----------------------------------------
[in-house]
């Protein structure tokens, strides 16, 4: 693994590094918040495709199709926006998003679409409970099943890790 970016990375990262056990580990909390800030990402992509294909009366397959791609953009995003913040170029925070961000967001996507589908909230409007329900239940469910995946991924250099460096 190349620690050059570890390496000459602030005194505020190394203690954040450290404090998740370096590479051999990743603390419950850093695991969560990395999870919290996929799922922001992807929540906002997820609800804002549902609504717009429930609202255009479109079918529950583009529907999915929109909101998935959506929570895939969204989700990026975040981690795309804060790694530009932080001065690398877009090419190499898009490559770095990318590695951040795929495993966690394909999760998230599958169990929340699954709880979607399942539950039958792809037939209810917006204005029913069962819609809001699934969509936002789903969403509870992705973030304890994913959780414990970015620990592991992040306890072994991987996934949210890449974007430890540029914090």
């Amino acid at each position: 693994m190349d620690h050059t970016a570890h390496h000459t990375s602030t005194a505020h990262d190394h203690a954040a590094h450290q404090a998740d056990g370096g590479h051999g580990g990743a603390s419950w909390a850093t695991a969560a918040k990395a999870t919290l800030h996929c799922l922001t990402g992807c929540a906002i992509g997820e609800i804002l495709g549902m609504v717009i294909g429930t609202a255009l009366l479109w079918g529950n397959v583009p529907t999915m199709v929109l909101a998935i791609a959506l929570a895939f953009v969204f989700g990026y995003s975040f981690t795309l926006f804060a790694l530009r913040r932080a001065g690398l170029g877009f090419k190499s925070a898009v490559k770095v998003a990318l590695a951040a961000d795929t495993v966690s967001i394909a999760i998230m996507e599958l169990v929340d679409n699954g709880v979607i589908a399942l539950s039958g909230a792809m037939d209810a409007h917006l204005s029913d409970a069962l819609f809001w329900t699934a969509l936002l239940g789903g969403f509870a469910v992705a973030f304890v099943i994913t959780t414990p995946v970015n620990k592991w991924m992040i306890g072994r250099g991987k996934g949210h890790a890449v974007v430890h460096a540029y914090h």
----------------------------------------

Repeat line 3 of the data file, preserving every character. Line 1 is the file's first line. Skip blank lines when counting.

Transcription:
């Amino acid at each position: 693994m190349d620690h050059t970016a570890h390496h000459t990375s602030t005194a505020h990262d190394h203690a954040a590094h450290q404090a998740d056990g370096g590479h051999g580990g990743a603390s419950w909390a850093t695991a969560a918040k990395a999870t919290l800030h996929c799922l922001t990402g992807c929540a906002i992509g997820e609800i804002l495709g549902m609504v717009i294909g429930t609202a255009l009366l479109w079918g529950n397959v583009p529907t999915m199709v929109l909101a998935i791609a959506l929570a895939f953009v969204f989700g990026y995003s975040f981690t795309l926006f804060a790694l530009r913040r932080a001065g690398l170029g877009f090419k190499s925070a898009v490559k770095v998003a990318l590695a951040a961000d795929t495993v966690s967001i394909a999760i998230m996507e599958l169990v929340d679409n699954g709880v979607i589908a399942l539950s039958g909230a792809m037939d209810a409007h917006l204005s029913d409970a069962l819609f809001w329900t699934a969509l936002l239940g789903g969403f509870a469910v992705a973030f304890v099943i994913t959780t414990p995946v970015n620990k592991w991924m992040i306890g072994r250099g991987k996934g949210h890790a890449v974007v430890h460096a540029y914090h």